Surface-bound stem cell factor and the promotion of hematopoietic cell expansion

Doran, M.R., Markway, B.D., Aird, I.A., Rowlands, A.S., George, P.A., Nielsen, L.K. and Cooper-White, J.J. (2009) Surface-bound stem cell factor and the promotion of hematopoietic cell expansion. BIOMATERIALS, 30 25: 4047-4052. doi:10.1016/j.biomaterials.2009.04.043

Author Doran, M.R.
Markway, B.D.
Aird, I.A.
Rowlands, A.S.
George, P.A.
Nielsen, L.K.
Cooper-White, J.J.
Title Surface-bound stem cell factor and the promotion of hematopoietic cell expansion
Journal name BIOMATERIALS   Check publisher's open access policy
ISSN 0142-9612
Publication date 2009-09
Year available 2009
Sub-type Article (original research)
DOI 10.1016/j.biomaterials.2009.04.043
Volume 30
Issue 25
Start page 4047
End page 4052
Total pages 6
Editor D.F. Williams
Place of publication Netherlands
Publisher Elsevier BV
Collection year 2010
Language eng
Subject C1
Abstract In vivo, stem cell factor (SCF) exists in both a bound and soluble isoform. It is believed that the bound form is more potent and fundamentally required for the maintenance of hematopoietic stem cells (HSCs). This theory is supported by the observation that steel-Dickie mice lacking the bound isoform of SCF are unable to maintain hematopoiesis and by the fact that bound SCF displayed on the surface of transgenic cells is better able to maintain c-kit activation than soluble SCF. Further work has shown that recombinant SCF molecules, which include a surface-binding domain, are more potent than their soluble equivalent. It is generally assumed that such an elegant approach is necessary to provide the correct molecular orientation and avoid the pitfalls of random cross-linking or the denaturation associated with the adsorption of proteins to surfaces. However, in this work we demonstrate that SCF physisorbed to tissue culture plastic (TCP) is not only bioactive, but more potent than the soluble equivalent. By contrast. cross-linking of SCF via free amines is shown to compromise its bioactivity. These observations demonstrate that simple surface modification solutions cannot be discounted and with the advent of low-cost pharmaceutical grade proteins, they should not be. Crown Copyright (C) 2009 Published by Elsevier Ltd. All rights reserved.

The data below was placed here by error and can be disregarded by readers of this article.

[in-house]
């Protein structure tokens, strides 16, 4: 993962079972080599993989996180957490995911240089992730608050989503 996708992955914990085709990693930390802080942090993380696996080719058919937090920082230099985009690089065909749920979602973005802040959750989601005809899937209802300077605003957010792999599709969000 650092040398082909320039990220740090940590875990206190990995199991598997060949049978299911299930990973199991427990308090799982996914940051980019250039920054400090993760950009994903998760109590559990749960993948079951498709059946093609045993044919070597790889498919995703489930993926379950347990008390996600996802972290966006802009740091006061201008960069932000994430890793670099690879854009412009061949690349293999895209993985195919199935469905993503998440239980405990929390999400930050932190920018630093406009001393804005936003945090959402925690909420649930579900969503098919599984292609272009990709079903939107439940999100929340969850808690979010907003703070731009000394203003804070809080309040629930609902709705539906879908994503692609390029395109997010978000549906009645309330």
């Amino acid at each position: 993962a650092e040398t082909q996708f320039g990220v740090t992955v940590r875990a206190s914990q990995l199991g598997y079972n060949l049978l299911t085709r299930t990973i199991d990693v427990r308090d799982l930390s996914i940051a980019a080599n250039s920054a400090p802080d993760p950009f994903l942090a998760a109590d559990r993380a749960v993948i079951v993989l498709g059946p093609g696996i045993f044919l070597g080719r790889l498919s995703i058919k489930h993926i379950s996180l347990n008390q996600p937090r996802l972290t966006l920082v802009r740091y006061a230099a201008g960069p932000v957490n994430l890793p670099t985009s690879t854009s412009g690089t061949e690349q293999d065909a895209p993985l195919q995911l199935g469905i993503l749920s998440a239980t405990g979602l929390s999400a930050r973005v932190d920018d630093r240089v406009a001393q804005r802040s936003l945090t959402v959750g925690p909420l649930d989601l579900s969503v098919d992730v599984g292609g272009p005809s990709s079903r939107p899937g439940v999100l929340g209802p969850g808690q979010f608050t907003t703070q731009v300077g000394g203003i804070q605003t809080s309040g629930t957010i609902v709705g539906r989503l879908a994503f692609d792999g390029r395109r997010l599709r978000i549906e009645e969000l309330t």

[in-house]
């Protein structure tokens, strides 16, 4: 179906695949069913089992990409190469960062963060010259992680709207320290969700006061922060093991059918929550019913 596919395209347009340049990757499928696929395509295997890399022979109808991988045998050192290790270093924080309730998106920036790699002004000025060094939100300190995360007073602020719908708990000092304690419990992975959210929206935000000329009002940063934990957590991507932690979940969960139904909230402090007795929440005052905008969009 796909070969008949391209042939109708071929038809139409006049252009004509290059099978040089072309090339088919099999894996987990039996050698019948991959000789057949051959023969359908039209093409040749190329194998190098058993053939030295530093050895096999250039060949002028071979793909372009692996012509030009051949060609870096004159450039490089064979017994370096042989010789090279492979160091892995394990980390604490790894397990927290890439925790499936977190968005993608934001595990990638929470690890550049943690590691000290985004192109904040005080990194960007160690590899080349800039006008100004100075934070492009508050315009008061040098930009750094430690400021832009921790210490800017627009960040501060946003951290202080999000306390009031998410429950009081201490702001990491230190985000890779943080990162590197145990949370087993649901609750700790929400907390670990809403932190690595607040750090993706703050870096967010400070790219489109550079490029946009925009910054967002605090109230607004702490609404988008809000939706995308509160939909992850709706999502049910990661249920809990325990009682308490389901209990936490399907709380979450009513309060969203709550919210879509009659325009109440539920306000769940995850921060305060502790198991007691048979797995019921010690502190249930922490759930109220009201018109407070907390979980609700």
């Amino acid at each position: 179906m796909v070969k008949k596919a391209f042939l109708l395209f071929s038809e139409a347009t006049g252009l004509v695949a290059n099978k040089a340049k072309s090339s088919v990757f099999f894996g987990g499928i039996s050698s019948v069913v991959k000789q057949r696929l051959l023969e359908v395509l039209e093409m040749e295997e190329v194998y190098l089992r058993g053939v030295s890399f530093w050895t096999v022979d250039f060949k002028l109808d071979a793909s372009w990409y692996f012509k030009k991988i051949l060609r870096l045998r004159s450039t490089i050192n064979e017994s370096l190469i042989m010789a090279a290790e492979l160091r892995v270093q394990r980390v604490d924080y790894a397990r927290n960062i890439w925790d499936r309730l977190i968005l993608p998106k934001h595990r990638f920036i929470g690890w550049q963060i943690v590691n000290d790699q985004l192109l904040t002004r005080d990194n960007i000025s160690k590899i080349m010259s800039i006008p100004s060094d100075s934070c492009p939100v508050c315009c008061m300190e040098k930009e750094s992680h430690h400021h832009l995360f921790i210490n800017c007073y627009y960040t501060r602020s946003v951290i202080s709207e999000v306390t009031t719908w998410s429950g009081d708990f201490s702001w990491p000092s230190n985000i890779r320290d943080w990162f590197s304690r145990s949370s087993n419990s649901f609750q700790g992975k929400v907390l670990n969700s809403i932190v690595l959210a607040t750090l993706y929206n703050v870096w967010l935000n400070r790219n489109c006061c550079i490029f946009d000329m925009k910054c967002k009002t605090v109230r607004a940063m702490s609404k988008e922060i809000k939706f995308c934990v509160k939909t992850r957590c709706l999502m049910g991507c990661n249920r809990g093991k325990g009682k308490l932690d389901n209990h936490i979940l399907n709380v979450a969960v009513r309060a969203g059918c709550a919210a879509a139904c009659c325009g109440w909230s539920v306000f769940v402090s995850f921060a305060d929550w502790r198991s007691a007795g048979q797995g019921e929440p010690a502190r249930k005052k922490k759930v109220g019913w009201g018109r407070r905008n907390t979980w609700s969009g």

Keyword Growth factors
Surface modification
Bone marrow
Stem cell
Q-Index Code C1
Q-Index Status Confirmed Code

Document type: Journal Article
Sub-type: Article (original research)
Collections: 2010 Higher Education Research Data Collection
Australian Institute for Bioengineering and Nanotechnology Publications
Version Filter Type
Citation counts: TR Web of Science Citation Count  Cited 14 times in Thomson Reuters Web of Science Article | Citations
Scopus Citation Count Cited 17 times in Scopus Article | Citations
Google Scholar Search Google Scholar
Created: Fri, 04 Sep 2009, 10:25:25 EST